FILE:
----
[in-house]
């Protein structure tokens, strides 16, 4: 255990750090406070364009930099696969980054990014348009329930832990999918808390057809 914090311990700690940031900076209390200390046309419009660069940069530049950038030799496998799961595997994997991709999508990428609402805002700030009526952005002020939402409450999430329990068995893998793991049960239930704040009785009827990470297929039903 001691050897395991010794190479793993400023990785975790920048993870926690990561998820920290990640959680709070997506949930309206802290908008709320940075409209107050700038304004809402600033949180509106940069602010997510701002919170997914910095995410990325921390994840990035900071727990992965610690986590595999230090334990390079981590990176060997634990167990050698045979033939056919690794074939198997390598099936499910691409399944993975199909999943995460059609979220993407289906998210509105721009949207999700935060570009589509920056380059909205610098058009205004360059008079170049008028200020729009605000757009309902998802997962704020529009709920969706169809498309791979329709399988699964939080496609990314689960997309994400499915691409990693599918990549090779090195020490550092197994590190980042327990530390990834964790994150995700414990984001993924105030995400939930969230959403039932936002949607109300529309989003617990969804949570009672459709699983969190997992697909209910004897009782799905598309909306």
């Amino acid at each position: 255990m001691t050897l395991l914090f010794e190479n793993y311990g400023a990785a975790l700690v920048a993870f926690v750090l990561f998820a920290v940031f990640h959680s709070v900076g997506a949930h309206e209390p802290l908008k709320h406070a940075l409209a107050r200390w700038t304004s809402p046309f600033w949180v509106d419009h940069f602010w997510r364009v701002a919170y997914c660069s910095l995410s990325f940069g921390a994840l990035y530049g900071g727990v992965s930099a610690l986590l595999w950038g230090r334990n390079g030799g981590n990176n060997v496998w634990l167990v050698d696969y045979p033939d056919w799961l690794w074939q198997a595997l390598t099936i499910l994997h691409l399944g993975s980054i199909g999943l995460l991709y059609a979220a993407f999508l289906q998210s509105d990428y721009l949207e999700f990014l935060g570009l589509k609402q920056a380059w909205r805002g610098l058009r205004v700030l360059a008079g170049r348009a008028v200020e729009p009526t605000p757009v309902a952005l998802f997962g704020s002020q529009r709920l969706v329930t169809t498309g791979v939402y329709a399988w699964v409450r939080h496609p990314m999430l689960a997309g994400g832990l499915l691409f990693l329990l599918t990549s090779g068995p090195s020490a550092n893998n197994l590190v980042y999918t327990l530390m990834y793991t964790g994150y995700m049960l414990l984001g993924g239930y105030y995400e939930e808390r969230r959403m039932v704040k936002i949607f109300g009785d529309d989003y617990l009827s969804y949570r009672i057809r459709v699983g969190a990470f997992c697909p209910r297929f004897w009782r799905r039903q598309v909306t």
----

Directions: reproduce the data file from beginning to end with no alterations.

[in-house]
């Protein structure tokens, strides 16, 4: 255990750090406070364009930099696969980054990014348009329930832990999918808390057809 914090311990700690940031900076209390200390046309419009660069940069530049950038030799496998799961595997994997991709999508990428609402805002700030009526952005002020939402409450999430329990068995893998793991049960239930704040009785009827990470297929039903 001691050897395991010794190479793993400023990785975790920048993870926690990561998820920290990640959680709070997506949930309206802290908008709320940075409209107050700038304004809402600033949180509106940069602010997510701002919170997914910095995410990325921390994840990035900071727990992965610690986590595999230090334990390079981590990176060997634990167990050698045979033939056919690794074939198997390598099936499910691409399944993975199909999943995460059609979220993407289906998210509105721009949207999700935060570009589509920056380059909205610098058009205004360059008079170049008028200020729009605000757009309902998802997962704020529009709920969706169809498309791979329709399988699964939080496609990314689960997309994400499915691409990693599918990549090779090195020490550092197994590190980042327990530390990834964790994150995700414990984001993924105030995400939930969230959403039932936002949607109300529309989003617990969804949570009672459709699983969190997992697909209910004897009782799905598309909306």
């Amino acid at each position: 255990m001691t050897l395991l914090f010794e190479n793993y311990g400023a990785a975790l700690v920048a993870f926690v750090l990561f998820a920290v940031f990640h959680s709070v900076g997506a949930h309206e209390p802290l908008k709320h406070a940075l409209a107050r200390w700038t304004s809402p046309f600033w949180v509106d419009h940069f602010w997510r364009v701002a919170y997914c660069s910095l995410s990325f940069g921390a994840l990035y530049g900071g727990v992965s930099a610690l986590l595999w950038g230090r334990n390079g030799g981590n990176n060997v496998w634990l167990v050698d696969y045979p033939d056919w799961l690794w074939q198997a595997l390598t099936i499910l994997h691409l399944g993975s980054i199909g999943l995460l991709y059609a979220a993407f999508l289906q998210s509105d990428y721009l949207e999700f990014l935060g570009l589509k609402q920056a380059w909205r805002g610098l058009r205004v700030l360059a008079g170049r348009a008028v200020e729009p009526t605000p757009v309902a952005l998802f997962g704020s002020q529009r709920l969706v329930t169809t498309g791979v939402y329709a399988w699964v409450r939080h496609p990314m999430l689960a997309g994400g832990l499915l691409f990693l329990l599918t990549s090779g068995p090195s020490a550092n893998n197994l590190v980042y999918t327990l530390m990834y793991t964790g994150y995700m049960l414990l984001g993924g239930y105030y995400e939930e808390r969230r959403m039932v704040k936002i949607f109300g009785d529309d989003y617990l009827s969804y949570r009672i057809r459709v699983g969190a990470f997992c697909p209910r297929f004897w009782r799905r039903q598309v909306t």